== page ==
David Berliner's AERA talk is now available through the TC Record.
It seems apropos a few different xmca threads.
It begins like this:
"Over the last three years I have co-authored three reports about the
effects of high-stakes testing on curriculum, instruction, school personnel,
and student achievement (Amrein & Berliner, 2002; Nichols & Berliner, 2005;
Nichols, Glass & Berliner, 2005). They were all depressing. My co-authors
and I found high-stakes testing programs in most states ineffective in
achieving their intended purposes, and causing severe unintended negative
effects, as well. We believe that the federal No Child Left Behind (NCLB)
law is a near perfect case of political spectacle (Smith, 2004), much more
theater than substance. Our collectively gloomy conclusions led me to wonder
what would really improve the schools that are not now succeeding, for
despite the claims of many school critics, only some of America's schools
are not now succeeding (Berliner, 2004)."
And here is the abstract:
"This analysis is about the role of poverty in school reform. Data from a
number of sources are used to make five points. First, that poverty in the
US is greater and of longer duration than in other rich nations. Second,
that poverty, particularly among urban minorities, is associated with
academic performance that is well below international means on a number of
different international assessments. Scores of poor students are also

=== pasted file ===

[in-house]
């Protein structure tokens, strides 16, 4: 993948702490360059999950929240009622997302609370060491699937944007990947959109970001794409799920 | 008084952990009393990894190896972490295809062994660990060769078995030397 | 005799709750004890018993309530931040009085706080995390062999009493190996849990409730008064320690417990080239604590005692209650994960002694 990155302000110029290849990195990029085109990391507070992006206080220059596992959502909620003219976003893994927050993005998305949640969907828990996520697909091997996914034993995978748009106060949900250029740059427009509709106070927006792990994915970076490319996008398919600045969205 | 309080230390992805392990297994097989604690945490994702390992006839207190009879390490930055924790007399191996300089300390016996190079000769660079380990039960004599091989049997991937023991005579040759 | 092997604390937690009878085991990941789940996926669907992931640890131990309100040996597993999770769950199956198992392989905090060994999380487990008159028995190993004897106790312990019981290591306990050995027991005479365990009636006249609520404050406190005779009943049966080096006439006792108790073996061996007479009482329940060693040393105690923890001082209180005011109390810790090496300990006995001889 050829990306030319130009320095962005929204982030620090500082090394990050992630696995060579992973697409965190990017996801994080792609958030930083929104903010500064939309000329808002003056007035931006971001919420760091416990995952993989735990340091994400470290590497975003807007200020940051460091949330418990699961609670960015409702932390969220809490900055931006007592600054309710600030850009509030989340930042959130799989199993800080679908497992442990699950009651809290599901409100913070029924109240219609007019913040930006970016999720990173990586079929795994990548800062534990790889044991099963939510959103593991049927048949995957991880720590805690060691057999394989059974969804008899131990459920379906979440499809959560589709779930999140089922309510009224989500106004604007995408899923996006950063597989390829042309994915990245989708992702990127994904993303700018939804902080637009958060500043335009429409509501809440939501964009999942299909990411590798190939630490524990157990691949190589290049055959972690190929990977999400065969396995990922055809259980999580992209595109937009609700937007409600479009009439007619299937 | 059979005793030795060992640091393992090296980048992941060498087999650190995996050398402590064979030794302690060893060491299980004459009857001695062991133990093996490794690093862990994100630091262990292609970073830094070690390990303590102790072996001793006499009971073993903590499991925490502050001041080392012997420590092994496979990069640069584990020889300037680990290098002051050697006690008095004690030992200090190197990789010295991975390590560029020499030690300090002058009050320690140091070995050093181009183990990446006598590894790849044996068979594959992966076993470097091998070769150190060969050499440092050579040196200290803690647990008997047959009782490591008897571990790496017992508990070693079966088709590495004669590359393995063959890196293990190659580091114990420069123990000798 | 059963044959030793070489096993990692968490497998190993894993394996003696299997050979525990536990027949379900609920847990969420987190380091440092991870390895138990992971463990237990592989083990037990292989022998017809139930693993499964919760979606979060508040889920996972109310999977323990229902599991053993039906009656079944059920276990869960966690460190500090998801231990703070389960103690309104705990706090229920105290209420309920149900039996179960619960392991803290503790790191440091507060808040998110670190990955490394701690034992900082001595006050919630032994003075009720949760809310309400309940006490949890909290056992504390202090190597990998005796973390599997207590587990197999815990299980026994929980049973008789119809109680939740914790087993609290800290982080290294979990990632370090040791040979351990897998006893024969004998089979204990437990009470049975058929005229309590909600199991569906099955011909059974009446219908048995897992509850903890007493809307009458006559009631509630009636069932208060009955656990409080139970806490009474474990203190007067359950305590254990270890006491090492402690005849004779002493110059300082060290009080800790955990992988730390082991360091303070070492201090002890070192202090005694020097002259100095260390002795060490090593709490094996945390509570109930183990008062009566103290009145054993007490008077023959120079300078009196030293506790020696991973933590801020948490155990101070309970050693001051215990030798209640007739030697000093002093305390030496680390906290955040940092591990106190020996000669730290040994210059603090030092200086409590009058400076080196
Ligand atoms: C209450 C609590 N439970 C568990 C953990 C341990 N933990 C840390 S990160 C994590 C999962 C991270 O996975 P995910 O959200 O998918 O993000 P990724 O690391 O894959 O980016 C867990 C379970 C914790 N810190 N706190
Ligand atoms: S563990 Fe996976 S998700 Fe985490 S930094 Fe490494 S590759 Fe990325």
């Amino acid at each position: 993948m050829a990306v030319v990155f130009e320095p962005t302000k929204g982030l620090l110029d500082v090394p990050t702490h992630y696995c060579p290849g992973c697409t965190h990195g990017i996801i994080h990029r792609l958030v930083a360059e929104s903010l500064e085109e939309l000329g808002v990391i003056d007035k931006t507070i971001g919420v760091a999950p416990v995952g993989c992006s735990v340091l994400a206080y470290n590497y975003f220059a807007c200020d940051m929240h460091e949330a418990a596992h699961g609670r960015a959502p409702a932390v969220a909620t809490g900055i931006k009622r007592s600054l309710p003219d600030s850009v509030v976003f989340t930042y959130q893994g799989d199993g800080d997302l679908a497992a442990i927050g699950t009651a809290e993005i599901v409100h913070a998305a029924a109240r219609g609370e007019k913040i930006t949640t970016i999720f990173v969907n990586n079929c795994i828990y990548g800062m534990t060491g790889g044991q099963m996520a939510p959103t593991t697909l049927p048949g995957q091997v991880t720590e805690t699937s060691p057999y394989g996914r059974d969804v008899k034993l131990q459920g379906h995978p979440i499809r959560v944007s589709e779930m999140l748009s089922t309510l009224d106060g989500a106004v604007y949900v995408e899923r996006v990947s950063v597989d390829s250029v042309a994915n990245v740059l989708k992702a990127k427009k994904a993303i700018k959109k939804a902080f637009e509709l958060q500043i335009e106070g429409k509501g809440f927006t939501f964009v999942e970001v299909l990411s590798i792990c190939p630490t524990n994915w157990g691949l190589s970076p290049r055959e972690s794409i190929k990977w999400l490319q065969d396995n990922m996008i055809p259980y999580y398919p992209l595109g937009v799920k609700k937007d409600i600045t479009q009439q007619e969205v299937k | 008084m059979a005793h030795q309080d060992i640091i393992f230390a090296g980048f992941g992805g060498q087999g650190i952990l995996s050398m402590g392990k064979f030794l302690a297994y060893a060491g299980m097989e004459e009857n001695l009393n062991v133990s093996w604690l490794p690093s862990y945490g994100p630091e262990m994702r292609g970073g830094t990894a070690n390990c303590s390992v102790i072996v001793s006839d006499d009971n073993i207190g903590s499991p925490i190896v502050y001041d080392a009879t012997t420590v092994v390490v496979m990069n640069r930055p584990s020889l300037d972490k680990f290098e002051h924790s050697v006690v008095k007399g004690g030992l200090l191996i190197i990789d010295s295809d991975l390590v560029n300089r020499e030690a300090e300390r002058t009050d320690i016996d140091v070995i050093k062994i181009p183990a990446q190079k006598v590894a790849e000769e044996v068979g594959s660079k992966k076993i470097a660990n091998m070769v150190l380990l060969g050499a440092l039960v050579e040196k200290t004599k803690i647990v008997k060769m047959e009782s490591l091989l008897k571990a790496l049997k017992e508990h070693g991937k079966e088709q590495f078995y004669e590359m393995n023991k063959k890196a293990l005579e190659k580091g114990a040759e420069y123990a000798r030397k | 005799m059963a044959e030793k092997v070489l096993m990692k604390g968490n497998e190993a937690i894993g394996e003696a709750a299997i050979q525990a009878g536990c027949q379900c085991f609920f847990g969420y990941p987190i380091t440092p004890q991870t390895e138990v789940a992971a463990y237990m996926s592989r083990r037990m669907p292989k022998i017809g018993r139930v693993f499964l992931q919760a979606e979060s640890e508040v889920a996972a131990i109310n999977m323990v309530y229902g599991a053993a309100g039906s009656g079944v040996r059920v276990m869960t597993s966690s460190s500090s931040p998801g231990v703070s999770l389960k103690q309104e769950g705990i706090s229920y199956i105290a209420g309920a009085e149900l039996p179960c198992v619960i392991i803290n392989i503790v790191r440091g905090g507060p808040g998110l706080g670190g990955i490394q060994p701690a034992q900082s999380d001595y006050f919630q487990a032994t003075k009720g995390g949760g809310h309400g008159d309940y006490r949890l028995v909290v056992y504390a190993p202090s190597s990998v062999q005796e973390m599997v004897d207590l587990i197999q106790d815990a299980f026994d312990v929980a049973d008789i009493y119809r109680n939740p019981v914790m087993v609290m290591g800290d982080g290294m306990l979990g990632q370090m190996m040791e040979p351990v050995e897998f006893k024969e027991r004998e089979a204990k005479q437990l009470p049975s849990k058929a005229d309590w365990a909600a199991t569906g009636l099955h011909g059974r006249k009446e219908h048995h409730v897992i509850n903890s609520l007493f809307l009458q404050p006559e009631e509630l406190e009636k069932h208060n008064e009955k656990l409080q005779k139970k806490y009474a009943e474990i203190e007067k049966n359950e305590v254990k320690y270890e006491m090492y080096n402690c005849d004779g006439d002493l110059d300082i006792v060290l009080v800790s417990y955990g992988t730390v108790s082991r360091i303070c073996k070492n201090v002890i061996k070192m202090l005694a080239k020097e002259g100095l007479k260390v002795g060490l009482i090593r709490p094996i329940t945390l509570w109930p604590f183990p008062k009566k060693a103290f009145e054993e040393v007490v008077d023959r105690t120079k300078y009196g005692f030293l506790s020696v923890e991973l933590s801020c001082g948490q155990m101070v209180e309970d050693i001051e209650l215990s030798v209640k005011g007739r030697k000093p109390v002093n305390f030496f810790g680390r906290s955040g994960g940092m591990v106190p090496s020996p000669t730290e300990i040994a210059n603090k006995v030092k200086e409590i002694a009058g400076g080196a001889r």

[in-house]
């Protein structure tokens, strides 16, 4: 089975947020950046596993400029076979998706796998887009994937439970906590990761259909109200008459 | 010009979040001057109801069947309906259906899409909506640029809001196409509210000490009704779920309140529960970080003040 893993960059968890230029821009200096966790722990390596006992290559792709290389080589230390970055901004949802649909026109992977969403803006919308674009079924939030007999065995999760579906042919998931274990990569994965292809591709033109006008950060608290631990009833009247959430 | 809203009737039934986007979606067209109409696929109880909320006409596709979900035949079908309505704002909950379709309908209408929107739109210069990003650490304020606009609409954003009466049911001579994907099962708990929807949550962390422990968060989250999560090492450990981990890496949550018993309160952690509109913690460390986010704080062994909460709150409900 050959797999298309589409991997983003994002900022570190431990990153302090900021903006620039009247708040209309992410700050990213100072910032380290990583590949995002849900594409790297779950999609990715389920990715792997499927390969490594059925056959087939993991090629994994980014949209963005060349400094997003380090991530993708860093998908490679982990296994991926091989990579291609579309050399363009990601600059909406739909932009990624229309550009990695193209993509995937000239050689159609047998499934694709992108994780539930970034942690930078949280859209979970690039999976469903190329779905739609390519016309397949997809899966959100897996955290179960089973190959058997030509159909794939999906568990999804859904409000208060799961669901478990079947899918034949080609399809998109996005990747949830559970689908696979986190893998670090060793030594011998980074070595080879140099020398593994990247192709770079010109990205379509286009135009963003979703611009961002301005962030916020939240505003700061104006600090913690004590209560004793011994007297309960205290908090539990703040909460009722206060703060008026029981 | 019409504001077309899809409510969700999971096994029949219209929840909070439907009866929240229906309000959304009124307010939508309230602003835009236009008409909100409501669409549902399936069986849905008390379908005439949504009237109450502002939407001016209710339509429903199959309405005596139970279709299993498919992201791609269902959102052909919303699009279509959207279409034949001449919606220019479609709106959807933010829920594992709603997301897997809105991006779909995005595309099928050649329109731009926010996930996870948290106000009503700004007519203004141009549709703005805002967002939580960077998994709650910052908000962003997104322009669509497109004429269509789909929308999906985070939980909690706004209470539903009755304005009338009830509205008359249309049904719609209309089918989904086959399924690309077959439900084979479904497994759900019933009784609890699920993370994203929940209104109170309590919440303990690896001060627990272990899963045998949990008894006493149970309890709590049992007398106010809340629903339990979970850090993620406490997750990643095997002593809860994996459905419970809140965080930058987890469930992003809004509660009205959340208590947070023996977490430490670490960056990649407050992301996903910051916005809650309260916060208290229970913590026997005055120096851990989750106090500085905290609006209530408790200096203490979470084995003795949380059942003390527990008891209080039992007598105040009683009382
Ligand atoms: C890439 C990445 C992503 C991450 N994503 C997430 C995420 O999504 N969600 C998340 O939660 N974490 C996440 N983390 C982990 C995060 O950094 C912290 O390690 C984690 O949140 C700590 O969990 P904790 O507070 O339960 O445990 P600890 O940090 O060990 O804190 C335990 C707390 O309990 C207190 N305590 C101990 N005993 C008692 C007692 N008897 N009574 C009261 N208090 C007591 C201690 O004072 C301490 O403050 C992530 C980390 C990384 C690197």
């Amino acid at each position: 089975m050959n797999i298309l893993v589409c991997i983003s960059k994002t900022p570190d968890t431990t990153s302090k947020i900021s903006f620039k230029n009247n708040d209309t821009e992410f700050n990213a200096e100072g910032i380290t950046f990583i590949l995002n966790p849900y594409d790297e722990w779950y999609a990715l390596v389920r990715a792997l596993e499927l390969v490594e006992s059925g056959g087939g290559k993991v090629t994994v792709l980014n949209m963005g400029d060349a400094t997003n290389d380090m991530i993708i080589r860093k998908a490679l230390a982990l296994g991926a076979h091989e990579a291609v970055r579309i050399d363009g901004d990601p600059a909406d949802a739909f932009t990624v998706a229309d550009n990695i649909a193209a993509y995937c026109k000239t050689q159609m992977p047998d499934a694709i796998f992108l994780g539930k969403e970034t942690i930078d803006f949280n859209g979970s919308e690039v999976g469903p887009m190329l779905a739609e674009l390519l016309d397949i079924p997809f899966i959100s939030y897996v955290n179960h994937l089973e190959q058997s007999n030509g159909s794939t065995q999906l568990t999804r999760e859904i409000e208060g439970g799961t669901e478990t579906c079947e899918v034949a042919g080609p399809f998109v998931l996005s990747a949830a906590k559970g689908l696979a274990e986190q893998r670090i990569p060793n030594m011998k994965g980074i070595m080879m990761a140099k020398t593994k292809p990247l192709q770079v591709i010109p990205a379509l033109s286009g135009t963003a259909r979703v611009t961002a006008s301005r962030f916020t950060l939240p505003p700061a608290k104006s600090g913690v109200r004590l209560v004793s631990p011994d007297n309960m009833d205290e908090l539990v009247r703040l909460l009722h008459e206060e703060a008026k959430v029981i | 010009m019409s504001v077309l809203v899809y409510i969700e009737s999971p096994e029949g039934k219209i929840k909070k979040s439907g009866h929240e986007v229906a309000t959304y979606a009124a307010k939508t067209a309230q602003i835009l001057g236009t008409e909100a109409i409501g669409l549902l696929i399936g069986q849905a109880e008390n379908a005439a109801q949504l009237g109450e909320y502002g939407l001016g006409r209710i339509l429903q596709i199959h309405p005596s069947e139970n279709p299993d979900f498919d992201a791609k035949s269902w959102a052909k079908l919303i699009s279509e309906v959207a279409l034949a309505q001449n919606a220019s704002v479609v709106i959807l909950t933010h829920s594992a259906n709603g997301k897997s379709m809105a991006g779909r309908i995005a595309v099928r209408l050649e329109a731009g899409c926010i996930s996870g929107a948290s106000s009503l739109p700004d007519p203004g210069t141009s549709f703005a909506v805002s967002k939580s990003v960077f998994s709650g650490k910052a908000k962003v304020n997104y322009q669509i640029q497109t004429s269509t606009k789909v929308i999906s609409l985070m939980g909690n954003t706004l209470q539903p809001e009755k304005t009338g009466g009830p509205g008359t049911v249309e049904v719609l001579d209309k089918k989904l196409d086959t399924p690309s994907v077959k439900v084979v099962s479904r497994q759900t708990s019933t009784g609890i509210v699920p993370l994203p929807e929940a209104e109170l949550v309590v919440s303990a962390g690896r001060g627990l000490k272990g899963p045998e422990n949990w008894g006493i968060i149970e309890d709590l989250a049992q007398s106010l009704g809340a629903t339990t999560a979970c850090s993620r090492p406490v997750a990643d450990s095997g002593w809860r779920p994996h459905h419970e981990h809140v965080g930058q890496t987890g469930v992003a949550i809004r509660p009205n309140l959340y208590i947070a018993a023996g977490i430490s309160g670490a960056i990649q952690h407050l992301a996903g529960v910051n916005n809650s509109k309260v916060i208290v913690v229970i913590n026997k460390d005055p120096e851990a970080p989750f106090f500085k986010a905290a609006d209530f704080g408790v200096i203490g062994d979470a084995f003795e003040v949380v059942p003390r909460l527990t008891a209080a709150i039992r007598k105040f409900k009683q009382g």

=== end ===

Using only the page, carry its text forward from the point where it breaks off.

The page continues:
considerably below the scores achieved by white middle class American
students. Third, that poverty restricts the expression of genetic talent at
the lower end of the socioeconomic scale. Among the lowest social classes
environmental factors, particularly family and neighborhood influences, not
genetics, is strongly associated with academic performance. Among middle
class students it is genetic factors, not family and neighborhood factors,
that most influences academic performance. Fourth, compared to middle-class
children, severe medical problems affect impoverished youth. This limits
their school achievement as well as their life chances. Data on the negative
effect of impoverished neighborhoods on the youth who reside there is also
presented. Fifth, and of greatest interest, is that small reductions in
family poverty lead to increases in positive school behavior and better
academic performance. It is argued that poverty places severe limits on what
can be accomplished through school reform efforts, particularly those
associated with the federal No Child Left Behind law. The data presented in
this study suggest that the most powerful policy for improving our nations'
school achievement is a reduction in family and youth poverty."
329 A Cloverdale Rd.
Montgomery, AL 36104
Affiliation: Laboratory of Comparative Human Cognition
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